Cornell Law offers a highly-rated national law curriculum leading to the three-year J.D. degree. The curriculum reflects a broad range of ideas current in American legal education.
Cornell Law is a premier institution for International Law. Students can combine their J.D. degree with other International Law Programs:
First year courses consist of ten required courses.
In their second and third years, all courses are elective, although some courses must be taken in ethics and advanced legal writing.
Optional concentrations are offered in four areas:
Students must satisfactorily complete 84 semester credit hours. Read more (pdf).
Students may take up to 12 credit hours of courses related to legal training outside the Law School, subject to the approval of the faculty advisor.
This program prepares students for international private practice, business that is international in scope, or government service. A slightly heavier load is required than for the J.D. (five credits more, 89 credits instead of 84 credits), as well as additional coursework in public international law, comparative law, and in conflicts of law. When filling out our J.D. application, please indicate your interest in this program. Read more about this program.
The Berger Program sponsors a series of lectures, luncheon talks and colloquia by prominent practitioners, government officials, scholars and foreign visitors in the international field, to which members of the program are invited.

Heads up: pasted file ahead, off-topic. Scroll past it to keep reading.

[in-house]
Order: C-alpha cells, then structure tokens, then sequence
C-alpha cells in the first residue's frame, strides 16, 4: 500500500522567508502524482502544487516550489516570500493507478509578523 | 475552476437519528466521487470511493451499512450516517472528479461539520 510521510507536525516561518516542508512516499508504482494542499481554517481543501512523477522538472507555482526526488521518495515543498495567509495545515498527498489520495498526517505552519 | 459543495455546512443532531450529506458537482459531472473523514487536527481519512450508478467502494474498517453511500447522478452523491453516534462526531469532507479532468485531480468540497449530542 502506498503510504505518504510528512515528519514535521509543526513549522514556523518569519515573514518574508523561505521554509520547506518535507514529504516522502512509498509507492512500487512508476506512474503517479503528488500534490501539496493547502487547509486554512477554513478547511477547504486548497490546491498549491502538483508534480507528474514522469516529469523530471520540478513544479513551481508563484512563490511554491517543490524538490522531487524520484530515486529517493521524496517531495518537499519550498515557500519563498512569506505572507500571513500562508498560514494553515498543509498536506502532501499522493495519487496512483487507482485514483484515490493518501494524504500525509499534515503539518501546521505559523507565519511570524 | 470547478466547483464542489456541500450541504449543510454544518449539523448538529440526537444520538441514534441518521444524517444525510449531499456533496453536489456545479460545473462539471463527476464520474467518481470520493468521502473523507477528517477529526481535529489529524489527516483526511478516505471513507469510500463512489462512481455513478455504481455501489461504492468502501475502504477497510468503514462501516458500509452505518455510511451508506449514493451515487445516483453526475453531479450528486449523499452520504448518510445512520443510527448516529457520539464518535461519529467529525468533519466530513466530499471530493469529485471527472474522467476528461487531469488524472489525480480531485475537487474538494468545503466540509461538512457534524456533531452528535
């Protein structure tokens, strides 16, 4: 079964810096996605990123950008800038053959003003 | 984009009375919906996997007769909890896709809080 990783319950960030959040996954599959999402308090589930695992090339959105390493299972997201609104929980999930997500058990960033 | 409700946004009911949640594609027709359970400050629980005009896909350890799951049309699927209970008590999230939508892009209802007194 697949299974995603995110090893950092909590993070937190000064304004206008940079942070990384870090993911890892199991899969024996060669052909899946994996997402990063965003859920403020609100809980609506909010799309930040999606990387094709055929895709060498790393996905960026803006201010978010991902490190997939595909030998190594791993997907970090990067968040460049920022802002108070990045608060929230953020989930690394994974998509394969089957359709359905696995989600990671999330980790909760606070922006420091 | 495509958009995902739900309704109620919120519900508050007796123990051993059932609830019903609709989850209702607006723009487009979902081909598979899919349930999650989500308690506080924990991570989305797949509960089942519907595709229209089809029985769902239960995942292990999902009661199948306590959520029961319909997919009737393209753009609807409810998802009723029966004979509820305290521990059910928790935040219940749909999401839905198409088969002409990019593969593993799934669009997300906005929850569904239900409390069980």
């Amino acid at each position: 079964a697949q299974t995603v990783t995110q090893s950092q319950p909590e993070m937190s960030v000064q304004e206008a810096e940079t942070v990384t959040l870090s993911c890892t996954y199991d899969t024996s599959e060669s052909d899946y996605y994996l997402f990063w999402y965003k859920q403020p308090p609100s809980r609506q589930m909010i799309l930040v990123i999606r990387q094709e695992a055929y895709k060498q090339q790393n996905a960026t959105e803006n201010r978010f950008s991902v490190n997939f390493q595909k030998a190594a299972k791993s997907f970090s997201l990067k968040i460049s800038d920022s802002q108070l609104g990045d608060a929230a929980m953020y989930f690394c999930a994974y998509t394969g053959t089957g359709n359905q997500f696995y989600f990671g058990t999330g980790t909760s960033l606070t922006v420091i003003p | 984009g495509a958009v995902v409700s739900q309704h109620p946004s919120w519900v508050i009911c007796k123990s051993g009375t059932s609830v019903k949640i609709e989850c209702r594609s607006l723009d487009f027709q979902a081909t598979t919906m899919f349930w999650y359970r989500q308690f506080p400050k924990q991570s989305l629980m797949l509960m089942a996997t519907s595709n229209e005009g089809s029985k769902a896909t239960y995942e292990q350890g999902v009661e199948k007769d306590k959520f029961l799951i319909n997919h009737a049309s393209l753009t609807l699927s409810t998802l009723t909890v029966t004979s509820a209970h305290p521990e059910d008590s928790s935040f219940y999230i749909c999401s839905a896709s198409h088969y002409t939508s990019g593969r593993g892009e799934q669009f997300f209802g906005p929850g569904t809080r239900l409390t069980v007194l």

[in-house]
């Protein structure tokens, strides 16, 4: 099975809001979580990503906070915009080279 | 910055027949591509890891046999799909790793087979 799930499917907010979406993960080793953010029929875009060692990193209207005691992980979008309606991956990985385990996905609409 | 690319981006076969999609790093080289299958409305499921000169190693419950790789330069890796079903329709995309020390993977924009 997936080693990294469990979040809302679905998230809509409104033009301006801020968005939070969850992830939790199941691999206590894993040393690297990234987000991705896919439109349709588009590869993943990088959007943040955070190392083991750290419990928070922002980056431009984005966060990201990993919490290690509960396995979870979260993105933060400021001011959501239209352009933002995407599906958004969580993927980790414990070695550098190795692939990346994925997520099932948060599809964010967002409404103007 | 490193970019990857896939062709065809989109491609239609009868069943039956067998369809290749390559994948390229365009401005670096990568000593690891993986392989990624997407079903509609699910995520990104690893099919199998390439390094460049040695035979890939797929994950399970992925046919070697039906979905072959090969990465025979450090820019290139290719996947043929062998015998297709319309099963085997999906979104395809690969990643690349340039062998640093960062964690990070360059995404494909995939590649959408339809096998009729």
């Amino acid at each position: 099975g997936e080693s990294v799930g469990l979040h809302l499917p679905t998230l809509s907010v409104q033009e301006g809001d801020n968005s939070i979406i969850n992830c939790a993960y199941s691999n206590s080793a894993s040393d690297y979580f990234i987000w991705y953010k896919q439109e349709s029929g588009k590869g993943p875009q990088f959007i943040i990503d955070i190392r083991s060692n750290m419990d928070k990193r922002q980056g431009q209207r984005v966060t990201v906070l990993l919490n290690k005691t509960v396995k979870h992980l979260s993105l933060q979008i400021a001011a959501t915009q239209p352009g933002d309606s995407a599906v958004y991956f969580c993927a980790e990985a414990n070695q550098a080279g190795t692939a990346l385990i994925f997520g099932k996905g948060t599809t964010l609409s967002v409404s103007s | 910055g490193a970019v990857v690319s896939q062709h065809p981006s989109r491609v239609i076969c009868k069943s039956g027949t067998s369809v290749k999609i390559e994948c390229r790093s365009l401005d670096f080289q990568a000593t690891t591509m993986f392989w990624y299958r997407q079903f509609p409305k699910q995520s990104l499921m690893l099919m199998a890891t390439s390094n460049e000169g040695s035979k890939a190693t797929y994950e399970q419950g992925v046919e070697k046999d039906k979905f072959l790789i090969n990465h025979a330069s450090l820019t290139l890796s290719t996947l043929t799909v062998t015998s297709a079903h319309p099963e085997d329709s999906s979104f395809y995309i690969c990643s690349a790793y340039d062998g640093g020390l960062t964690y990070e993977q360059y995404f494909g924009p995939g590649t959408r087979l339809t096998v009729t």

The Cornell International Law Society also sponsors activities regarding international law.
Cornell Law offers an opportunity to its students to earn both a J.D. degree and an LL.M. degree in three years, including one session at the Cornell Law School-Université Paris I Panthéon-Sorbonne Summer Institute of International and Comparative Law in Paris. Read more about the program and the Summer Institute.
Students may apply for admission to the J.D./LL.M. program upon initial application to the Law School or after matriculation.
The J.D./LL.M program requires 20 upperclass credits in international and comparative law, in addition to the 84 credits required for the J.D. degree.
The 20 required credits must include:
The 20 required credits may include: